Deep Dive: This long-term investment leads to a guaranteed 100% return on Day 1
As we head into 2017 and consider New Year’s resolutions that usually involve dieting, here’s an idea that can make you, or someone you care about, a lot of money: Take full advantage of the company 401(k) match. Yes, a lot of money.
In May 2015, Financial Engines released the results of a study that concluded workers in the U.S. were leaving $24 billion a year on the table because they don’t contribute enough to take full advantage of employers’ matching 401(k) retirement-plan contributions.
A 401(k) is a tax-deferred retirement plan that allows you to contribute a portion of your salary before taxes. The money is then invested according to your selections and remains tax deferred. The price is that you cannot withdraw any of the money until the year you turn 59 and a half, without paying a penalty. Then, when you are retired and begin withdrawing the money, it will be taxable income, presumably at a lower rate.
But what can be even more significant is that many employers offer matching contributions, up to a certain percentage of your salary.
How credit scores predict what you will buy next
Let’s say your annual salary is $75,000. Your employer offers, for example, a match of up to 5%. (In my own experience, the lowest employer match I was ever offered was 3%, and the highest was 8%.)
In this example, if you were to contribute 5% of your salary, or $3,750 a year, to your 401(k) account, your employer would also contribute $3,750 a year. Contributions are typically made every pay period. The bottom line is: Each of your contributions would earn an immediate 100% return — a doubling of your initial investment. You will need to check to see how long it takes for the employer’s contribution to be “vested.” This means you may lose recent matching contributions if you change employers. For some companies, after an initial vesting period, all employer matching contributions are immediately vested.
Chances are, especially if your career has decades to go, that your 401(k) money will be invested in stock mutual funds, including low-priced index funds. That instant 100% return provides plenty of downside protection. Yes, it’s a tall order to sock away 5% of your gross pay. It may feel as if you took a painful pay cut. But watch your account grow, and you will be amazed.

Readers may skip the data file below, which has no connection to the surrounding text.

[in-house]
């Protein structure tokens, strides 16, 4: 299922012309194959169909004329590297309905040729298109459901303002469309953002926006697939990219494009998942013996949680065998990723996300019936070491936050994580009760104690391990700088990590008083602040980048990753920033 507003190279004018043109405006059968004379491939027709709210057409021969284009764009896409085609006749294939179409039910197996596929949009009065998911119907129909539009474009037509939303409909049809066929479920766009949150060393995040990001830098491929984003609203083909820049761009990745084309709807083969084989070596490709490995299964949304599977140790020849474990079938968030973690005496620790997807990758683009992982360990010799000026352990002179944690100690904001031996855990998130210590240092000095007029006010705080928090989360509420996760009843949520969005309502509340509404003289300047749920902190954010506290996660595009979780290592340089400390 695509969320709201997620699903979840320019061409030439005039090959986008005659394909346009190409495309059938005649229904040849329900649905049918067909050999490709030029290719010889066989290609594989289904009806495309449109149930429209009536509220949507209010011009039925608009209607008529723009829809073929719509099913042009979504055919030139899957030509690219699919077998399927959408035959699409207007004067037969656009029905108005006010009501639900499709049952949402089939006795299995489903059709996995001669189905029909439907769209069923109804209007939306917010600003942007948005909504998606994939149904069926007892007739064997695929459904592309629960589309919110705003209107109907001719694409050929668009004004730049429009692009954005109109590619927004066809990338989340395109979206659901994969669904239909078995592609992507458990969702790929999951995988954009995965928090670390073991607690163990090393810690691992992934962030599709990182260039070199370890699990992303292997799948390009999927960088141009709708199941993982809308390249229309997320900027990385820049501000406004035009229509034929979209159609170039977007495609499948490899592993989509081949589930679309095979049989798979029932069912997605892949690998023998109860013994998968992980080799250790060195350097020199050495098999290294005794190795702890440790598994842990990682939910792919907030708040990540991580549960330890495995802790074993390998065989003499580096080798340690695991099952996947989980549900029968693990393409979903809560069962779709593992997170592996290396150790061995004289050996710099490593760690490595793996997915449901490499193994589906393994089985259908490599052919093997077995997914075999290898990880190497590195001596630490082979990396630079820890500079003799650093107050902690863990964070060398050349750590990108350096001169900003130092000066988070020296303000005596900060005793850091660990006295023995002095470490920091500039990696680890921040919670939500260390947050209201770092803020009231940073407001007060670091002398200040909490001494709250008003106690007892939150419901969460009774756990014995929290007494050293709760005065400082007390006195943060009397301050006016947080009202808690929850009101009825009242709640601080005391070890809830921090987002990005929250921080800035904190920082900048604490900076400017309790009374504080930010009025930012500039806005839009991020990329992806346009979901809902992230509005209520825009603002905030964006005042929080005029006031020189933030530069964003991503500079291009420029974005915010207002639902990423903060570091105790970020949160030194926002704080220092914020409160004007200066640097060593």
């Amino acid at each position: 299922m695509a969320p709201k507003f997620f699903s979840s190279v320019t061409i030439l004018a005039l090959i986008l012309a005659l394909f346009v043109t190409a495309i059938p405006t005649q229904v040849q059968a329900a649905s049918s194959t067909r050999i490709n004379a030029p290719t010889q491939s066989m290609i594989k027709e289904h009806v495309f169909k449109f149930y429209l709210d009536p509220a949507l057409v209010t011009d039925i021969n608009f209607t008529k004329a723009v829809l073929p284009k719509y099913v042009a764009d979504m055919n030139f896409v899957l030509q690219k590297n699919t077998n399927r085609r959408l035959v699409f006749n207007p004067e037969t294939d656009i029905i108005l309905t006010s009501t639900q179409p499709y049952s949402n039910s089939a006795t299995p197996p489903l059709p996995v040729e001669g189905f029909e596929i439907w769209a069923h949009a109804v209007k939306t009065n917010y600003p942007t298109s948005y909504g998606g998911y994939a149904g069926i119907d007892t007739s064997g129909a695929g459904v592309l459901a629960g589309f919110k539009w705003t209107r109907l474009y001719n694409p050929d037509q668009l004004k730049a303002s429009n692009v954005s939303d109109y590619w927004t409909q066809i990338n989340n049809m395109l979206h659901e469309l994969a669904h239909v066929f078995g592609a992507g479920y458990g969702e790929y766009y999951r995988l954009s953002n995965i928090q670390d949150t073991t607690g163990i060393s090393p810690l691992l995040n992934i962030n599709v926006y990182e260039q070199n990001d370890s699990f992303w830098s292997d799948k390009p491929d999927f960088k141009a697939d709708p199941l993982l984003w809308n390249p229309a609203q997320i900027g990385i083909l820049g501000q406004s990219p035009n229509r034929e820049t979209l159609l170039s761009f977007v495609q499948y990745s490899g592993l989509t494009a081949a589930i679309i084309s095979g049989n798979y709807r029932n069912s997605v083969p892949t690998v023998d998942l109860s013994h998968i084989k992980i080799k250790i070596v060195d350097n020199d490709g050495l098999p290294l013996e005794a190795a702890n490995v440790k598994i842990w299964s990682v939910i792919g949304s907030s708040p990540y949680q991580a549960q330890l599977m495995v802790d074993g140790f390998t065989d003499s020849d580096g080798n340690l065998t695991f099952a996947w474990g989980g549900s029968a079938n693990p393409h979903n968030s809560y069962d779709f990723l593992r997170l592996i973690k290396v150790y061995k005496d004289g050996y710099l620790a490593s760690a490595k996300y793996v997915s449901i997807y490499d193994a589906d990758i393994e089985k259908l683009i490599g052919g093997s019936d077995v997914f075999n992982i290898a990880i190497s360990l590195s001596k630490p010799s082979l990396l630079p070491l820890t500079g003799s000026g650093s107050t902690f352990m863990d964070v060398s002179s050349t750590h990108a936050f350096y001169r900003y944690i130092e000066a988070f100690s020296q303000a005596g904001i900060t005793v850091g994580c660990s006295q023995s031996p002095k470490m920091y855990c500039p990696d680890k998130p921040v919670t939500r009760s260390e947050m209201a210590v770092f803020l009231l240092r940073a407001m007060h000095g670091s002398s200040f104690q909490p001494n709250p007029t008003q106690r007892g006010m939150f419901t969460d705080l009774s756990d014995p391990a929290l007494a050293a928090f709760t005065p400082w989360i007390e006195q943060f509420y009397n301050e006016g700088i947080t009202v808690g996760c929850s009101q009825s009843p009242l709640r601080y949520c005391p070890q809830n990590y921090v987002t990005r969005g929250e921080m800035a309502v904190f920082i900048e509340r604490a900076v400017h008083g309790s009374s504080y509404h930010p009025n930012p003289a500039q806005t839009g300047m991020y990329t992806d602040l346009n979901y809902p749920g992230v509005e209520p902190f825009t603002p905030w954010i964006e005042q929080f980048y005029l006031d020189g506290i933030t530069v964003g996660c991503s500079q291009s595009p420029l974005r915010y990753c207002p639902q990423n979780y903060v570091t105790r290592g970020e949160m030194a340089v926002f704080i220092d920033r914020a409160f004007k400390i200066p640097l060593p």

How about a New Year’s resolution, each year?
Despite that wonderful 100% return if you contribute what your employer is willing to match, you should consider, over time, working your way up to making maximum annual contributions to your 401(k).
The operative word here is “consider.” Maxing out your 401(k) contribution isn’t for everybody. Your salary might not be high enough. Or you might have another opportunity to invest money outside your 401(k) to make even higher returns. Maybe so, but if you do not contribute to a retirement account, will you really make other investments, or will you simply spend the money on a larger house, a better car or more toys?
Think about it.
The maximum annual 401(k) contribution is $18,000 a year, and you can contribute an additional $6,000 a year if you are at least 50 years old. Here’s more information from the IRS.
That’s a lot of money, especially for our example of a $75,000 salary, for which $18,000 in contributions would amount to 24%.
But you can start small. Let’s say that, in our example, you begin by contributing 5% a year to take full advantage of the match. Over the years, as your salary increases or you get promoted or move on to higher-paying jobs, you might slowly increase your annual contributions. How about increasing it by at least 1% per year? Eventually you will be maxing out your contributions, without feeing too much pain in any one year.
Here’s another example, this time with a $100,000 annual salary. You still receive a 5% match for your contributions, but you also max them out at $18,000 a year.
The employer’s 5% match comes to 28% of your annual contribution. That is a wonderful instant return on your investment, and a very high level of downside protection, if the stock market has a bad run.
And here’s a bit more icing on the cake. Check out this S&P 500 SPX, -0.46% chart:
As you can see, the three-year trend is favorable, despite the occasional decline. Decreases may be worrisome, especially if you look at the stock market’s results every day. But your 401(k) contributions would continue to be made as long as your employer pays you, so you would have paid lower prices and beaten the market’s overall return.